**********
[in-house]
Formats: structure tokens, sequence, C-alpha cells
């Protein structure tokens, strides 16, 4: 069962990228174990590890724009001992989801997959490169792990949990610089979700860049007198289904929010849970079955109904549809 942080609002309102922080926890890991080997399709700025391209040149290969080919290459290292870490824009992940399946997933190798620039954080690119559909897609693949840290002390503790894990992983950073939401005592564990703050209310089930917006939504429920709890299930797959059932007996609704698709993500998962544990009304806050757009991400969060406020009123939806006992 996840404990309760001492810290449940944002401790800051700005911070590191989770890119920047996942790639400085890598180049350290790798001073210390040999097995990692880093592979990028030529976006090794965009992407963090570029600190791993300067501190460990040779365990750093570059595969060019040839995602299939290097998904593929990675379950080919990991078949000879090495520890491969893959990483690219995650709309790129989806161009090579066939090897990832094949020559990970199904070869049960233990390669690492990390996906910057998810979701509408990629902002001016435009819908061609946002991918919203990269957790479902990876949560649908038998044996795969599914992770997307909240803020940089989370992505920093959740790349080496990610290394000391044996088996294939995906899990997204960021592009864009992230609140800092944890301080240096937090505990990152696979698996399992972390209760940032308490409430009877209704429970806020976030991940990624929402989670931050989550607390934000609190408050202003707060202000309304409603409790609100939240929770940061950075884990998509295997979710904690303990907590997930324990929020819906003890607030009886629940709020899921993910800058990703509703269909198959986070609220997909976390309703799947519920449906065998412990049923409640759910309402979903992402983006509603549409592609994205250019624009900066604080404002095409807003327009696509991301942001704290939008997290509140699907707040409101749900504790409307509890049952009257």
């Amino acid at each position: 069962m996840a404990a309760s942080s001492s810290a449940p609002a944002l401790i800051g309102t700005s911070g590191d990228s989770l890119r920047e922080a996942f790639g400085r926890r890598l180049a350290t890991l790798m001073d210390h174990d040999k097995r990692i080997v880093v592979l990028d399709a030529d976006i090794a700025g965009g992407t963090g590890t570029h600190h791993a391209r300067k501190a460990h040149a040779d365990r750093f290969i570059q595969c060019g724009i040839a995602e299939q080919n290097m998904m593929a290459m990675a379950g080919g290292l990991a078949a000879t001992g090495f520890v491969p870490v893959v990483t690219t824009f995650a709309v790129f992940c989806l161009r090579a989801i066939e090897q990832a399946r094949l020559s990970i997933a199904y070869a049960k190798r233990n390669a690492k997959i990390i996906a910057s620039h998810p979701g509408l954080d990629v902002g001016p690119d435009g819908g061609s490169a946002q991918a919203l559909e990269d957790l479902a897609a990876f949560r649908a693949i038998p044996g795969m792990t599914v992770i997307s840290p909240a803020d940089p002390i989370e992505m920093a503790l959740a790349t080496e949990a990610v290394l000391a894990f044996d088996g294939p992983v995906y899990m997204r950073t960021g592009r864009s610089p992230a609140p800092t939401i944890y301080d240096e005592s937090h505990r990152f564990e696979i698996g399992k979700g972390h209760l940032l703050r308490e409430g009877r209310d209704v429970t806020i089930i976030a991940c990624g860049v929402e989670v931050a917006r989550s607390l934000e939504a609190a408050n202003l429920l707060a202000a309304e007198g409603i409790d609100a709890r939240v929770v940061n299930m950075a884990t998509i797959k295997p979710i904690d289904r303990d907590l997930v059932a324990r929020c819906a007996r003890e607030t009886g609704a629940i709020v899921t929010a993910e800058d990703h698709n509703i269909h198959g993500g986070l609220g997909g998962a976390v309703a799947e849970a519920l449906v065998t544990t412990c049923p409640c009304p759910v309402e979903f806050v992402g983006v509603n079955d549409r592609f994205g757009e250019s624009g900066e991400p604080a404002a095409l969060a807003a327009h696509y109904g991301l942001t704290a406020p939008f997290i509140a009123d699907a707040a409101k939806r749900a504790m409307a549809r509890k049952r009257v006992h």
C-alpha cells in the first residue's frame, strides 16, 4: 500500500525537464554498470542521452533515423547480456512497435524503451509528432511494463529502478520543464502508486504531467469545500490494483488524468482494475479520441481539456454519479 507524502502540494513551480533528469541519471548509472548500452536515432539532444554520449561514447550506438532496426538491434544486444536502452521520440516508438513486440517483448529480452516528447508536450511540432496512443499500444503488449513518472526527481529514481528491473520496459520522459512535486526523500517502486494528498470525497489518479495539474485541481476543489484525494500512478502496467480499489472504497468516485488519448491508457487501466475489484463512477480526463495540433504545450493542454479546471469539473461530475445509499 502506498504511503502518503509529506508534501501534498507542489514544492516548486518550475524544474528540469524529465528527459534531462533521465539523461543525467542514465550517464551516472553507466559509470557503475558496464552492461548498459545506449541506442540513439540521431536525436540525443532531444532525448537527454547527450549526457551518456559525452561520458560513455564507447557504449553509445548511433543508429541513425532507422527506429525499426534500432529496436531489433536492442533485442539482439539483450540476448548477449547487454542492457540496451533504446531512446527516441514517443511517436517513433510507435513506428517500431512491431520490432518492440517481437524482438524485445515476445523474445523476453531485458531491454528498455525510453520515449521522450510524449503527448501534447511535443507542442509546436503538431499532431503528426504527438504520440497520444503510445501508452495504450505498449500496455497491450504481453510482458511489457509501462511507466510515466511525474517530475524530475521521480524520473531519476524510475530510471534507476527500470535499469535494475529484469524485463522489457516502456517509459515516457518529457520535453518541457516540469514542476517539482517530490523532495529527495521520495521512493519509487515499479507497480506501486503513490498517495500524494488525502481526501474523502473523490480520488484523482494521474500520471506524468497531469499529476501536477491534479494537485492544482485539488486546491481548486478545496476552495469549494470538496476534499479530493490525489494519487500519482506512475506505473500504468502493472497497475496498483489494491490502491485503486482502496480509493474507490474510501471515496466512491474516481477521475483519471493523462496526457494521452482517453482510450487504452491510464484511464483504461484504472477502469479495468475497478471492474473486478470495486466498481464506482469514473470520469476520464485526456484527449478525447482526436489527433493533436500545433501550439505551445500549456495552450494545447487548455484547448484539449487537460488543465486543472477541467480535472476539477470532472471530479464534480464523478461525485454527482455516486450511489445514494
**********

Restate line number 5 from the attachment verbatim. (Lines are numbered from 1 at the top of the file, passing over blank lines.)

C-alpha cells in the first residue's frame, strides 16, 4: 500500500525537464554498470542521452533515423547480456512497435524503451509528432511494463529502478520543464502508486504531467469545500490494483488524468482494475479520441481539456454519479 507524502502540494513551480533528469541519471548509472548500452536515432539532444554520449561514447550506438532496426538491434544486444536502452521520440516508438513486440517483448529480452516528447508536450511540432496512443499500444503488449513518472526527481529514481528491473520496459520522459512535486526523500517502486494528498470525497489518479495539474485541481476543489484525494500512478502496467480499489472504497468516485488519448491508457487501466475489484463512477480526463495540433504545450493542454479546471469539473461530475445509499 502506498504511503502518503509529506508534501501534498507542489514544492516548486518550475524544474528540469524529465528527459534531462533521465539523461543525467542514465550517464551516472553507466559509470557503475558496464552492461548498459545506449541506442540513439540521431536525436540525443532531444532525448537527454547527450549526457551518456559525452561520458560513455564507447557504449553509445548511433543508429541513425532507422527506429525499426534500432529496436531489433536492442533485442539482439539483450540476448548477449547487454542492457540496451533504446531512446527516441514517443511517436517513433510507435513506428517500431512491431520490432518492440517481437524482438524485445515476445523474445523476453531485458531491454528498455525510453520515449521522450510524449503527448501534447511535443507542442509546436503538431499532431503528426504527438504520440497520444503510445501508452495504450505498449500496455497491450504481453510482458511489457509501462511507466510515466511525474517530475524530475521521480524520473531519476524510475530510471534507476527500470535499469535494475529484469524485463522489457516502456517509459515516457518529457520535453518541457516540469514542476517539482517530490523532495529527495521520495521512493519509487515499479507497480506501486503513490498517495500524494488525502481526501474523502473523490480520488484523482494521474500520471506524468497531469499529476501536477491534479494537485492544482485539488486546491481548486478545496476552495469549494470538496476534499479530493490525489494519487500519482506512475506505473500504468502493472497497475496498483489494491490502491485503486482502496480509493474507490474510501471515496466512491474516481477521475483519471493523462496526457494521452482517453482510450487504452491510464484511464483504461484504472477502469479495468475497478471492474473486478470495486466498481464506482469514473470520469476520464485526456484527449478525447482526436489527433493533436500545433501550439505551445500549456495552450494545447487548455484547448484539449487537460488543465486543472477541467480535472476539477470532472471530479464534480464523478461525485454527482455516486450511489445514494